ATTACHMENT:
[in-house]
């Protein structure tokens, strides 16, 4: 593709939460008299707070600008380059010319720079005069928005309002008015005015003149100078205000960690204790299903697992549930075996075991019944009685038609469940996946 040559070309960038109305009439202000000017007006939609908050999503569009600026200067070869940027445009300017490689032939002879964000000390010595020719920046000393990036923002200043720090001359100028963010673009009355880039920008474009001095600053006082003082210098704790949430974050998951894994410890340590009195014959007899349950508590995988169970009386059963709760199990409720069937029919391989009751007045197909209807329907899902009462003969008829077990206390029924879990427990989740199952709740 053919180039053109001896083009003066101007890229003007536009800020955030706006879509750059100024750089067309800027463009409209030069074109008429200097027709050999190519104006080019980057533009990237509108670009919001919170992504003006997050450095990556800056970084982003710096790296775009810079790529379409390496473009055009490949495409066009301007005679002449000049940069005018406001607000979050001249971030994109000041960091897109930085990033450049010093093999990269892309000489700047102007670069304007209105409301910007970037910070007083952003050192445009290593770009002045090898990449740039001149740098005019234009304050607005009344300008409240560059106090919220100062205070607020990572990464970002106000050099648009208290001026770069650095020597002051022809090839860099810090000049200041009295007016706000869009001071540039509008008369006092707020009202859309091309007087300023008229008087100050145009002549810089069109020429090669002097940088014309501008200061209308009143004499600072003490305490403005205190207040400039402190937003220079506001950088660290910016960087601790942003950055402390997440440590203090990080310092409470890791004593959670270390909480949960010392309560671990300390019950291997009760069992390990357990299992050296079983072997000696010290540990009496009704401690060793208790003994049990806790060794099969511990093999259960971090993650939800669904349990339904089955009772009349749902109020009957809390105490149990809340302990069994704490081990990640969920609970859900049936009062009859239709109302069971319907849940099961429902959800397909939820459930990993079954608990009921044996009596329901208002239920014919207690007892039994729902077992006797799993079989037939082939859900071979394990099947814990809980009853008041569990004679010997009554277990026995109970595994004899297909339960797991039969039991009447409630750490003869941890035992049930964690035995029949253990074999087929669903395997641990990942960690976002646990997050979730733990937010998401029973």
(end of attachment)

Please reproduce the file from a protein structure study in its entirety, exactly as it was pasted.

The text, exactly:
[in-house]
């Protein structure tokens, strides 16, 4: 593709939460008299707070600008380059010319720079005069928005309002008015005015003149100078205000960690204790299903697992549930075996075991019944009685038609469940996946 040559070309960038109305009439202000000017007006939609908050999503569009600026200067070869940027445009300017490689032939002879964000000390010595020719920046000393990036923002200043720090001359100028963010673009009355880039920008474009001095600053006082003082210098704790949430974050998951894994410890340590009195014959007899349950508590995988169970009386059963709760199990409720069937029919391989009751007045197909209807329907899902009462003969008829077990206390029924879990427990989740199952709740 053919180039053109001896083009003066101007890229003007536009800020955030706006879509750059100024750089067309800027463009409209030069074109008429200097027709050999190519104006080019980057533009990237509108670009919001919170992504003006997050450095990556800056970084982003710096790296775009810079790529379409390496473009055009490949495409066009301007005679002449000049940069005018406001607000979050001249971030994109000041960091897109930085990033450049010093093999990269892309000489700047102007670069304007209105409301910007970037910070007083952003050192445009290593770009002045090898990449740039001149740098005019234009304050607005009344300008409240560059106090919220100062205070607020990572990464970002106000050099648009208290001026770069650095020597002051022809090839860099810090000049200041009295007016706000869009001071540039509008008369006092707020009202859309091309007087300023008229008087100050145009002549810089069109020429090669002097940088014309501008200061209308009143004499600072003490305490403005205190207040400039402190937003220079506001950088660290910016960087601790942003950055402390997440440590203090990080310092409470890791004593959670270390909480949960010392309560671990300390019950291997009760069992390990357990299992050296079983072997000696010290540990009496009704401690060793208790003994049990806790060794099969511990093999259960971090993650939800669904349990339904089955009772009349749902109020009957809390105490149990809340302990069994704490081990990640969920609970859900049936009062009859239709109302069971319907849940099961429902959800397909939820459930990993079954608990009921044996009596329901208002239920014919207690007892039994729902077992006797799993079989037939082939859900071979394990099947814990809980009853008041569990004679010997009554277990026995109970595994004899297909339960797991039969039991009447409630750490003869941890035992049930964690035995029949253990074999087929669903395997641990990942960690976002646990997050979730733990937010998401029973």